Burrata, saganaki and water buffalo in Vermont

2 Feb

Being from Wisconsin, my students think (rightly) that they know something about cheese. They have grown up, after all, in the only state known for its cheese curds —  small nuggets of young cheddar that squeak when you bite them, preferably within hours of their release from the cheese factory, or that melt in your mouth when they’ve been properly deep fried (to learn ALL about Wisconsin’s many cheeses, visit www.wisconsincheeseinfo.com).

Cheese curds (from wisconsincheeseinfo.com).

Wisconsinites are so enamored of their cheese (curds and otherwise), that they are  proud to be seen at public sporting events wearing oversized plastic wedges of cheddar on their heads – and to be photographed doing so by Fox News, the BBC, CNN, Sports Illustrated, and the like.

Proud cheesehead cheering for the Green Bay Packers, as captured by the BBC.

So I shouldn’t have been surprised when my announcement that we were going to be talking about cheese in class the other day met with bored and skeptical frowns.  “What can you tell US about cheese that we don’t already know??” was the unspoken, yet unmistakable, challenge.

Well, for starters, let’s begin with Italian water buffalo, whose milk makes for the creamiest, tastiest burrata . . . “Wait!  There are buffalo – in Italy?????!!!!!”

Or the cheese caves in Vermont where . . . “What do mean cheese CAVES – in VERMONT????!!!!”

Or the stereotypical Greek Saganaki – which does NOT mean “flaming cheese” . . . “Oh COME on!!!!”

I always figure that if one student has a question, there are others yearning to ask the same one.  So, for all the life-long students out there who may be curious about Italian water buffalo, Vermonter cheese caves, or flame-less Saganaki, read on! (You will be rewarded at the end with a yummy recipe, I promise!)

Italian Water Buffalo.  No one is quite sure when or how water buffalo came to Italy.  Perhaps the Goths brought them over in medieval times, or perhaps the Arabs brought them to Sicily around 1000 b.c.,  or perhaps, as some fossil records suggest, they have been there since pre-historic times. There is one point, however, about which there is no confusion:  the milk of the Italian water buffalo makes wonderful cheese. 

Real live Italian water buffalo at the Masseria San Biagio, a short drive from Calimera in the Greek Salento.

 
 
 

Some mozzarella di bufala that we enjoyed at the Masseria Appide.

After tasting this wonderful cheese in Italy, I wondered if I could find imported mozzarella di bufala or its kin burrata in the U.S. to add to my favorite combination of sliced summer tomatoes, mozzarella, and fresh basil drizzled with a olive oil and a pinch of salt.  I was thrilled when I stumbled upon a blog post called “The Best Burrata” on epicurious.com by self-identified “foodie” Sara Kagan.  She can tell you better than I can all about this wonderful cheese — and where to find it a bit closer to home. (There is actually a company called Bufala di Vermont, which used to produce a home-grown bufala from water buffalo raised in Woodstock, VT.  Unfortunately, they have now moved their operation to Quebec. However, they still sell their cheeses to shops in the States and online.)

From Sara Kagan's "The Best Burrata"

Now, since this is really supposed to be a blog about Greek food everywhere, let’s get to the Saganaki. The word  means “little frying pan” and refers to dishes that are cooked in such a vessel – so you can have saganaki cheese, saganaki shrimp, or saganaki mussels.  Saganaki cheese is made by frying a hearty chunk of a sharp cheese like Kaseri or Graviera in the little frying pan until it is bubbling, then seasoning it with a few grounds of black pepper and a squirt of lemon juice.  If you want the flames and the accompanying “Opa!” you’ll have to go to a restaurant in Chicago (where the practice is rumored to have originated), Toronto or Sydney!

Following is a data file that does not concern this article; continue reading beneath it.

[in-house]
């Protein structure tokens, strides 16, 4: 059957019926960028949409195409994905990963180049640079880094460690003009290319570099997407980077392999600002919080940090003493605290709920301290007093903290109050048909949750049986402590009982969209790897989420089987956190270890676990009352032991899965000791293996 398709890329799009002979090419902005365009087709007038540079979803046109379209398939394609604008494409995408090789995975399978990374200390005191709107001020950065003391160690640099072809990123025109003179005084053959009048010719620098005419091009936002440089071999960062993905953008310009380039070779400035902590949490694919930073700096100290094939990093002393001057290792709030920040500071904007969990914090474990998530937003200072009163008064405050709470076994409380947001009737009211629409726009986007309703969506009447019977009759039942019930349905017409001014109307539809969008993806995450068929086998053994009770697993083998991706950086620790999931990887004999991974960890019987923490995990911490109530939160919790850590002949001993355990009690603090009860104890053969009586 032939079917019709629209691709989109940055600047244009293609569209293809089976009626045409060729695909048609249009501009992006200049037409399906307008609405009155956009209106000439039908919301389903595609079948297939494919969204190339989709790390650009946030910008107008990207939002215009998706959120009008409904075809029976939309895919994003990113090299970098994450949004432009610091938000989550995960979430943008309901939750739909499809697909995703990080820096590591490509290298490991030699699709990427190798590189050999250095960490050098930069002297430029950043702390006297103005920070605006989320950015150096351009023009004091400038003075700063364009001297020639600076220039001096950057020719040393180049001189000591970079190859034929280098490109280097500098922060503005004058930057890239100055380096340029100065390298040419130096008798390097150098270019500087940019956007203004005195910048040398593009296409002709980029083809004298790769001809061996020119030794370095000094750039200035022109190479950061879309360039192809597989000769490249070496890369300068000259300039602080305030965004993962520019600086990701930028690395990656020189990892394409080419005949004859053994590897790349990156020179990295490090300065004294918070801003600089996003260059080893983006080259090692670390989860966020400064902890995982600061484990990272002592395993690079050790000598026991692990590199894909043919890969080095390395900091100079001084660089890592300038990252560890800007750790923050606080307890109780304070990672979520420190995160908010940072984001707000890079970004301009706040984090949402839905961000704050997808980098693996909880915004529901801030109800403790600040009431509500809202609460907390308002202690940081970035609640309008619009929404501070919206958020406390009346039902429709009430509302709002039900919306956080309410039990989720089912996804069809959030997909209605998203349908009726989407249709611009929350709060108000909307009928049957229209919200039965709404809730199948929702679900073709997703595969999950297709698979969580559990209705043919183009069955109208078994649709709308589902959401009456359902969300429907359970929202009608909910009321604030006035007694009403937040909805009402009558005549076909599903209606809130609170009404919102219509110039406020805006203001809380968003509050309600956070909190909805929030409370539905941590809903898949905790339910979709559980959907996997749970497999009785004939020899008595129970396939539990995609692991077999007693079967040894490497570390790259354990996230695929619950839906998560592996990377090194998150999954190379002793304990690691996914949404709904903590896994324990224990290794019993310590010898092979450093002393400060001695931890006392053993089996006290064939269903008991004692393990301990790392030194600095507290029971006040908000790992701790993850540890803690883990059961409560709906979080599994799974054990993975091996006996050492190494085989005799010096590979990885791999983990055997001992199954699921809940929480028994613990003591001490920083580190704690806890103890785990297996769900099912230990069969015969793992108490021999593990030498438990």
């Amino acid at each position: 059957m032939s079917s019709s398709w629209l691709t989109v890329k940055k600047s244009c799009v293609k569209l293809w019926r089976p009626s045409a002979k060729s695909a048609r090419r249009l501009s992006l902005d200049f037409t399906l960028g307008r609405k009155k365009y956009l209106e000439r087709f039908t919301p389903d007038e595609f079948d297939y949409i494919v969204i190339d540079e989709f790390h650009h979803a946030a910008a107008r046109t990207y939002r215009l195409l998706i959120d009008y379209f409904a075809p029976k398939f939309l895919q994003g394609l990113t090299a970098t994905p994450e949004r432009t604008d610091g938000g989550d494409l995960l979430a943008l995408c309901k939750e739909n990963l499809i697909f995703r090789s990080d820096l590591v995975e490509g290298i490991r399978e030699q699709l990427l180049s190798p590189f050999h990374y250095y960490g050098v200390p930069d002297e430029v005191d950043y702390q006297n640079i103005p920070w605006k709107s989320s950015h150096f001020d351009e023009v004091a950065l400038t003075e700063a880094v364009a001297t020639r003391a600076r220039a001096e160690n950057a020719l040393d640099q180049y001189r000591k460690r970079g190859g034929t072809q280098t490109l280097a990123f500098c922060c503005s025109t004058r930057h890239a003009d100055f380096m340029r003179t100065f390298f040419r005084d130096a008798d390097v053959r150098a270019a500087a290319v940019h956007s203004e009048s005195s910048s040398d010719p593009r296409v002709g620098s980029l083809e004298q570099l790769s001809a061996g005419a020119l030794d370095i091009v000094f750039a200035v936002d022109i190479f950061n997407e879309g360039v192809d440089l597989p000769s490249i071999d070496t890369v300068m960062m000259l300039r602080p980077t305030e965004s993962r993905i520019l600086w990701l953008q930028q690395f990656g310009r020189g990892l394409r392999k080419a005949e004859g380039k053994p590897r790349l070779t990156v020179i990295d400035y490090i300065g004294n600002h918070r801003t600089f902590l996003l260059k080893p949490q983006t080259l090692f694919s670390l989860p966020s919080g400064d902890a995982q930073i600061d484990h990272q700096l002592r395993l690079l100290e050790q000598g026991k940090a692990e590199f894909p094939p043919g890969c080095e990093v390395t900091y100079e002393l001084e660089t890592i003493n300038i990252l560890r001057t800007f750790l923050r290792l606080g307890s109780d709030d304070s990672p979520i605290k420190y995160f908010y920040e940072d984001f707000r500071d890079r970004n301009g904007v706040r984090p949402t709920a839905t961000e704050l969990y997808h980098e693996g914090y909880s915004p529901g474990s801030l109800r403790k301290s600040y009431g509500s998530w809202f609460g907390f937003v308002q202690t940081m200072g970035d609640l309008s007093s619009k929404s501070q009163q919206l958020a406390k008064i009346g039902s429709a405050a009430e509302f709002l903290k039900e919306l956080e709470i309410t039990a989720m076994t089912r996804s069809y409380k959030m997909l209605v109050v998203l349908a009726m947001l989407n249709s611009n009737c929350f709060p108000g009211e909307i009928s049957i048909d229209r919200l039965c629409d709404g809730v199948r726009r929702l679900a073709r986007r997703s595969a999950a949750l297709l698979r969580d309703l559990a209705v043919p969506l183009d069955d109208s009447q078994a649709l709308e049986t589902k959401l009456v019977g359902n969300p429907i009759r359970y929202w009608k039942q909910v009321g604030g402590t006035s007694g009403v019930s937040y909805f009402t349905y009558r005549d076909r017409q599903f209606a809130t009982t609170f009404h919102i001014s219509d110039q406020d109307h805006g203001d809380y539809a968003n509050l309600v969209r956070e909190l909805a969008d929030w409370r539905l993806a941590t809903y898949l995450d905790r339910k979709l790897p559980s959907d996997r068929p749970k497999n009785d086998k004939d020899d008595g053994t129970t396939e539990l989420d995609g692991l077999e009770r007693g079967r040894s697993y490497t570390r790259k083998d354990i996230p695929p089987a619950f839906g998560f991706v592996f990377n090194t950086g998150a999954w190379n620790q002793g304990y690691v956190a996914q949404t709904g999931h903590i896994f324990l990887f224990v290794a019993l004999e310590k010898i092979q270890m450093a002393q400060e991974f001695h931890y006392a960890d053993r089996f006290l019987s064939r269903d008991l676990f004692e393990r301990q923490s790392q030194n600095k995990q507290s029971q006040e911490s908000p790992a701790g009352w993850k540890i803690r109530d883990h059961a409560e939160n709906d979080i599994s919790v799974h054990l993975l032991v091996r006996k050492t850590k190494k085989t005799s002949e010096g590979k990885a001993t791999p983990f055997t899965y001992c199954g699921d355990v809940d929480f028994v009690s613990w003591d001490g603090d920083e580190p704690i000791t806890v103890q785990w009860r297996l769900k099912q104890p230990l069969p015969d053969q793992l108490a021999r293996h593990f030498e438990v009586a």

How to Make Saganaki, Traditional or Flambee

Serves Four.

Four 3/4-inch thick slices of kasseri or kefalograviera (or you can experiment with any sharp,  hearty cheese that can withstand frying without dissolving into a lumpy mess!)

3/4 cups all purpose flour

1 egg, beaten

sea salt and pepper

extra virgin olive oil

1 ounce brandy (optional)

juice from one lemon

Season flour with freshly ground black pepper and a bit of salt.  Dip each slice of cheese into the beaten egg and then into the flour to coat evenly.  Pour a thin layer of olive oil into a small frying pan or skillet, and heat until hot but not smoking.  Add the cheese and cook until golden brown on both sides.  Squirt with lemon juice.  Serve immediately with wedges of pita or slices of a nice crusty bread and olives. 

If you want to add a touch of drama to the occasion, once the cheese is nicely browned, bring the skillet to the table (use potholders!), pour the brandy over the cheese, and ignite.  Extinguish with the lemon juice.  Shout “Opa!” and enjoy!

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One Response to “Burrata, saganaki and water buffalo in Vermont”

  1. greekofile February 6, 2012 at 10:06 am #

    Saganaki is great made with a slice of the round Lesvos ladotiri too. I just love the taste of cooked Greek cheeses – totally different from cold.
    I also love feta cooked in the oven or in foil parcels on top of a barbecue – with a sprinkling of olive oil and black pepper & few veggie bits included – eg sliced tomato, peppers, onion, garlic and maybe a touch of finely chopped chilli pepper (or more easily a splash of chilli sauce) if you like it piquant.
    Thanks for your regular Greek recipes and stories.
    Sylvia

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